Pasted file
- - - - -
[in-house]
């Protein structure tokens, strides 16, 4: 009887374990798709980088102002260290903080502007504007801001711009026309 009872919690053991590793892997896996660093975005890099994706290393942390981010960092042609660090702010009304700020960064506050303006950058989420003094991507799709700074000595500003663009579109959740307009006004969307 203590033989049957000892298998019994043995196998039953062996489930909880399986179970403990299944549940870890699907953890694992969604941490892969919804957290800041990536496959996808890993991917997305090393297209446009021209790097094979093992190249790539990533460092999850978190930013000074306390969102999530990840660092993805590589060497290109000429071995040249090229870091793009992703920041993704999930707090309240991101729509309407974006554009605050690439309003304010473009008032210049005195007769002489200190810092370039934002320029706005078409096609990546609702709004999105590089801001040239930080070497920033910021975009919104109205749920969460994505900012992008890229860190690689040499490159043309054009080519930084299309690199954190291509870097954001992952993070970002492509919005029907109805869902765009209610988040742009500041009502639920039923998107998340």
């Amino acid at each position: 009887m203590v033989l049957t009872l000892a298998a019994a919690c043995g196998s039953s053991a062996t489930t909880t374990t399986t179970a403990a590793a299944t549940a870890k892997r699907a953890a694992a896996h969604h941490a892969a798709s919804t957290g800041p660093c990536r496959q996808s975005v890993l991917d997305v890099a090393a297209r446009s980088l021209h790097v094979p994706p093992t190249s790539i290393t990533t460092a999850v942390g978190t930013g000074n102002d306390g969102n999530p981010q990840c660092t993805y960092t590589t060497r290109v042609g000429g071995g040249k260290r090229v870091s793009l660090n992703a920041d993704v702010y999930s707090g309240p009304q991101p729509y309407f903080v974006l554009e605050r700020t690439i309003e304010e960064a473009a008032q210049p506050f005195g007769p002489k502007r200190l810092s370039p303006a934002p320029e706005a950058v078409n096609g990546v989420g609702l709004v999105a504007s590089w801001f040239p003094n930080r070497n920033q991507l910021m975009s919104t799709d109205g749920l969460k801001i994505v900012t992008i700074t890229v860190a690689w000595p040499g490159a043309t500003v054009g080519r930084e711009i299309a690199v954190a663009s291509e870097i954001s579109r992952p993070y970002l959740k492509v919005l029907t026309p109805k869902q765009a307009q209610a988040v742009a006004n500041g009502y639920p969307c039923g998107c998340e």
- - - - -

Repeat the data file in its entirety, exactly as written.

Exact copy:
[in-house]
């Protein structure tokens, strides 16, 4: 009887374990798709980088102002260290903080502007504007801001711009026309 009872919690053991590793892997896996660093975005890099994706290393942390981010960092042609660090702010009304700020960064506050303006950058989420003094991507799709700074000595500003663009579109959740307009006004969307 203590033989049957000892298998019994043995196998039953062996489930909880399986179970403990299944549940870890699907953890694992969604941490892969919804957290800041990536496959996808890993991917997305090393297209446009021209790097094979093992190249790539990533460092999850978190930013000074306390969102999530990840660092993805590589060497290109000429071995040249090229870091793009992703920041993704999930707090309240991101729509309407974006554009605050690439309003304010473009008032210049005195007769002489200190810092370039934002320029706005078409096609990546609702709004999105590089801001040239930080070497920033910021975009919104109205749920969460994505900012992008890229860190690689040499490159043309054009080519930084299309690199954190291509870097954001992952993070970002492509919005029907109805869902765009209610988040742009500041009502639920039923998107998340």
């Amino acid at each position: 009887m203590v033989l049957t009872l000892a298998a019994a919690c043995g196998s039953s053991a062996t489930t909880t374990t399986t179970a403990a590793a299944t549940a870890k892997r699907a953890a694992a896996h969604h941490a892969a798709s919804t957290g800041p660093c990536r496959q996808s975005v890993l991917d997305v890099a090393a297209r446009s980088l021209h790097v094979p994706p093992t190249s790539i290393t990533t460092a999850v942390g978190t930013g000074n102002d306390g969102n999530p981010q990840c660092t993805y960092t590589t060497r290109v042609g000429g071995g040249k260290r090229v870091s793009l660090n992703a920041d993704v702010y999930s707090g309240p009304q991101p729509y309407f903080v974006l554009e605050r700020t690439i309003e304010e960064a473009a008032q210049p506050f005195g007769p002489k502007r200190l810092s370039p303006a934002p320029e706005a950058v078409n096609g990546v989420g609702l709004v999105a504007s590089w801001f040239p003094n930080r070497n920033q991507l910021m975009s919104t799709d109205g749920l969460k801001i994505v900012t992008i700074t890229v860190a690689w000595p040499g490159a043309t500003v054009g080519r930084e711009i299309a690199v954190a663009s291509e870097i954001s579109r992952p993070y970002l959740k492509v919005l029907t026309p109805k869902q765009a307009q209610a988040v742009a006004n500041g009502y639920p969307c039923g998107c998340e």